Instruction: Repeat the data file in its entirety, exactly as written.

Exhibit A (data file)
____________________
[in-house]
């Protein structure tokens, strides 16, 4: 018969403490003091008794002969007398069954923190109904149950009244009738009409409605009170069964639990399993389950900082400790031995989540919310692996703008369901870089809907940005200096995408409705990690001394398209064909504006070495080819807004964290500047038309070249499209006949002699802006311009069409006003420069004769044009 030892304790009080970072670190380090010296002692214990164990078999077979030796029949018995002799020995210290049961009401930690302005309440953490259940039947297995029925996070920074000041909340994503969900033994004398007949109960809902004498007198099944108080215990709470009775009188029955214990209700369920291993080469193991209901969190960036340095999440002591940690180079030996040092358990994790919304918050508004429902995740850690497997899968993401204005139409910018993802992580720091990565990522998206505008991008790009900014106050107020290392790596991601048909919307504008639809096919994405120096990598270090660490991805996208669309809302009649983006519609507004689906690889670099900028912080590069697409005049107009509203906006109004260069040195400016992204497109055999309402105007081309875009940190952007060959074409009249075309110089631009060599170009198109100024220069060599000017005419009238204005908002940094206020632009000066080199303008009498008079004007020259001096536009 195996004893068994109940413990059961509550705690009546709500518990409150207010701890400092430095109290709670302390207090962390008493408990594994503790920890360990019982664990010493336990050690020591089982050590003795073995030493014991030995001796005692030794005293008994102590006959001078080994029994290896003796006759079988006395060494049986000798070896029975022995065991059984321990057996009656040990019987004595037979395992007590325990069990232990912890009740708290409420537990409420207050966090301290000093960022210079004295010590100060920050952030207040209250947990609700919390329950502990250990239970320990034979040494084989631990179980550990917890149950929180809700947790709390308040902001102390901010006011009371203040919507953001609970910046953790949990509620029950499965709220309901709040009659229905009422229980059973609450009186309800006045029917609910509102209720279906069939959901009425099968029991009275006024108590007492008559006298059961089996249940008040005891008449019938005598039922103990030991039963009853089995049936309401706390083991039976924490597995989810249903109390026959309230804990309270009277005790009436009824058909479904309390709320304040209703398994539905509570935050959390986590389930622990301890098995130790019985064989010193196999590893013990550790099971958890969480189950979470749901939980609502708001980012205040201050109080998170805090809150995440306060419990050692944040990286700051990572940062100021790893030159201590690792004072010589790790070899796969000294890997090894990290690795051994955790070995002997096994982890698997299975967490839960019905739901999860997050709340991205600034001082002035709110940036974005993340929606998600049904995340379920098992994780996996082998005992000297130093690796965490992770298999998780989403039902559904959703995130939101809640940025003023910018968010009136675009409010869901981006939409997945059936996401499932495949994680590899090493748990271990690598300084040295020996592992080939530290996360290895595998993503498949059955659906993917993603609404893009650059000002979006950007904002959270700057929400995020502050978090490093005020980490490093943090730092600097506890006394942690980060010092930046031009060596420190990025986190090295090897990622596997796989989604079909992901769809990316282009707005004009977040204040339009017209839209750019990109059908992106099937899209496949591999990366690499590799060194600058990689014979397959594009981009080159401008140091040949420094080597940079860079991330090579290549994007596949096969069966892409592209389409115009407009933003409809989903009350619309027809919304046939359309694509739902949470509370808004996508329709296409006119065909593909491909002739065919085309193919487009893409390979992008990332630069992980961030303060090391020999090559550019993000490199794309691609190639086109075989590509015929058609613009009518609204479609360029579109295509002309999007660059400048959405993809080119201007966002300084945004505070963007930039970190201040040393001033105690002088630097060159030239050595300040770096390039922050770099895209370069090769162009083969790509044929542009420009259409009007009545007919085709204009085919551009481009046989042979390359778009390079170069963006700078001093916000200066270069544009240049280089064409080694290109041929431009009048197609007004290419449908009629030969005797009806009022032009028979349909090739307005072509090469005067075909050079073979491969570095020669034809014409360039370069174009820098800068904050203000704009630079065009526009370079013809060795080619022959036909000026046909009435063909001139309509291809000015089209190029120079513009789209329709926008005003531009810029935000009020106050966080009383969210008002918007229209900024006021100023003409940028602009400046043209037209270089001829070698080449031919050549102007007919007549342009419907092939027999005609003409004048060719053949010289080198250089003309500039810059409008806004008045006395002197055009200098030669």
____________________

[in-house]
């Protein structure tokens, strides 16, 4: 018969403490003091008794002969007398069954923190109904149950009244009738009409409605009170069964639990399993389950900082400790031995989540919310692996703008369901870089809907940005200096995408409705990690001394398209064909504006070495080819807004964290500047038309070249499209006949002699802006311009069409006003420069004769044009 030892304790009080970072670190380090010296002692214990164990078999077979030796029949018995002799020995210290049961009401930690302005309440953490259940039947297995029925996070920074000041909340994503969900033994004398007949109960809902004498007198099944108080215990709470009775009188029955214990209700369920291993080469193991209901969190960036340095999440002591940690180079030996040092358990994790919304918050508004429902995740850690497997899968993401204005139409910018993802992580720091990565990522998206505008991008790009900014106050107020290392790596991601048909919307504008639809096919994405120096990598270090660490991805996208669309809302009649983006519609507004689906690889670099900028912080590069697409005049107009509203906006109004260069040195400016992204497109055999309402105007081309875009940190952007060959074409009249075309110089631009060599170009198109100024220069060599000017005419009238204005908002940094206020632009000066080199303008009498008079004007020259001096536009 195996004893068994109940413990059961509550705690009546709500518990409150207010701890400092430095109290709670302390207090962390008493408990594994503790920890360990019982664990010493336990050690020591089982050590003795073995030493014991030995001796005692030794005293008994102590006959001078080994029994290896003796006759079988006395060494049986000798070896029975022995065991059984321990057996009656040990019987004595037979395992007590325990069990232990912890009740708290409420537990409420207050966090301290000093960022210079004295010590100060920050952030207040209250947990609700919390329950502990250990239970320990034979040494084989631990179980550990917890149950929180809700947790709390308040902001102390901010006011009371203040919507953001609970910046953790949990509620029950499965709220309901709040009659229905009422229980059973609450009186309800006045029917609910509102209720279906069939959901009425099968029991009275006024108590007492008559006298059961089996249940008040005891008449019938005598039922103990030991039963009853089995049936309401706390083991039976924490597995989810249903109390026959309230804990309270009277005790009436009824058909479904309390709320304040209703398994539905509570935050959390986590389930622990301890098995130790019985064989010193196999590893013990550790099971958890969480189950979470749901939980609502708001980012205040201050109080998170805090809150995440306060419990050692944040990286700051990572940062100021790893030159201590690792004072010589790790070899796969000294890997090894990290690795051994955790070995002997096994982890698997299975967490839960019905739901999860997050709340991205600034001082002035709110940036974005993340929606998600049904995340379920098992994780996996082998005992000297130093690796965490992770298999998780989403039902559904959703995130939101809640940025003023910018968010009136675009409010869901981006939409997945059936996401499932495949994680590899090493748990271990690598300084040295020996592992080939530290996360290895595998993503498949059955659906993917993603609404893009650059000002979006950007904002959270700057929400995020502050978090490093005020980490490093943090730092600097506890006394942690980060010092930046031009060596420190990025986190090295090897990622596997796989989604079909992901769809990316282009707005004009977040204040339009017209839209750019990109059908992106099937899209496949591999990366690499590799060194600058990689014979397959594009981009080159401008140091040949420094080597940079860079991330090579290549994007596949096969069966892409592209389409115009407009933003409809989903009350619309027809919304046939359309694509739902949470509370808004996508329709296409006119065909593909491909002739065919085309193919487009893409390979992008990332630069992980961030303060090391020999090559550019993000490199794309691609190639086109075989590509015929058609613009009518609204479609360029579109295509002309999007660059400048959405993809080119201007966002300084945004505070963007930039970190201040040393001033105690002088630097060159030239050595300040770096390039922050770099895209370069090769162009083969790509044929542009420009259409009007009545007919085709204009085919551009481009046989042979390359778009390079170069963006700078001093916000200066270069544009240049280089064409080694290109041929431009009048197609007004290419449908009629030969005797009806009022032009028979349909090739307005072509090469005067075909050079073979491969570095020669034809014409360039370069174009820098800068904050203000704009630079065009526009370079013809060795080619022959036909000026046909009435063909001139309509291809000015089209190029120079513009789209329709926008005003531009810029935000009020106050966080009383969210008002918007229209900024006021100023003409940028602009400046043209037209270089001829070698080449031919050549102007007919007549342009419907092939027999005609003409004048060719053949010289080198250089003309500039810059409008806004008045006395002197055009200098030669």